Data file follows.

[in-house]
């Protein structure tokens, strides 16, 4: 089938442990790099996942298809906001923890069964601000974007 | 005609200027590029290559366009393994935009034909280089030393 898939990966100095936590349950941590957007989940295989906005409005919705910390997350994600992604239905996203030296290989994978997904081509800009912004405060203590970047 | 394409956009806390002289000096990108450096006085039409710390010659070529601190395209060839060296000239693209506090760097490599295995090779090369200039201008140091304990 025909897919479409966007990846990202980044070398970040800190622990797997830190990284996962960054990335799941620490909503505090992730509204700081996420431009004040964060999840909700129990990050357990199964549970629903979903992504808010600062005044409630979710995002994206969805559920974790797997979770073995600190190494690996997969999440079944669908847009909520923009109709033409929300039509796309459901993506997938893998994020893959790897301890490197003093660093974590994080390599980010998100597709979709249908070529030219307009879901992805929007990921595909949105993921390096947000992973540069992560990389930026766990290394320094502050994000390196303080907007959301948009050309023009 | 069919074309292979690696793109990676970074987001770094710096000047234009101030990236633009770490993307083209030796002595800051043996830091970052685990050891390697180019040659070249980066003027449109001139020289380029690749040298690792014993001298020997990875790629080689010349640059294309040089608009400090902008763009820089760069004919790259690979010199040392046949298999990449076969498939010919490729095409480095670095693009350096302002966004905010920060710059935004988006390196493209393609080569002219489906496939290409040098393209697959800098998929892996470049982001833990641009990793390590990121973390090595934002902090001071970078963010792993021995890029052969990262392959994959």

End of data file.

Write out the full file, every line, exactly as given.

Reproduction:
[in-house]
């Protein structure tokens, strides 16, 4: 089938442990790099996942298809906001923890069964601000974007 | 005609200027590029290559366009393994935009034909280089030393 898939990966100095936590349950941590957007989940295989906005409005919705910390997350994600992604239905996203030296290989994978997904081509800009912004405060203590970047 | 394409956009806390002289000096990108450096006085039409710390010659070529601190395209060839060296000239693209506090760097490599295995090779090369200039201008140091304990 025909897919479409966007990846990202980044070398970040800190622990797997830190990284996962960054990335799941620490909503505090992730509204700081996420431009004040964060999840909700129990990050357990199964549970629903979903992504808010600062005044409630979710995002994206969805559920974790797997979770073995600190190494690996997969999440079944669908847009909520923009109709033409929300039509796309459901993506997938893998994020893959790897301890490197003093660093974590994080390599980010998100597709979709249908070529030219307009879901992805929007990921595909949105993921390096947000992973540069992560990389930026766990290394320094502050994000390196303080907007959301948009050309023009 | 069919074309292979690696793109990676970074987001770094710096000047234009101030990236633009770490993307083209030796002595800051043996830091970052685990050891390697180019040659070249980066003027449109001139020289380029690749040298690792014993001298020997990875790629080689010349640059294309040089608009400090902008763009820089760069004919790259690979010199040392046949298999990449076969498939010919490729095409480095670095693009350096302002966004905010920060710059935004988006390196493209393609080569002219489906496939290409040098393209697959800098998929892996470049982001833990641009990793390590990121973390090595934002902090001071970078963010792993021995890029052969990262392959994959």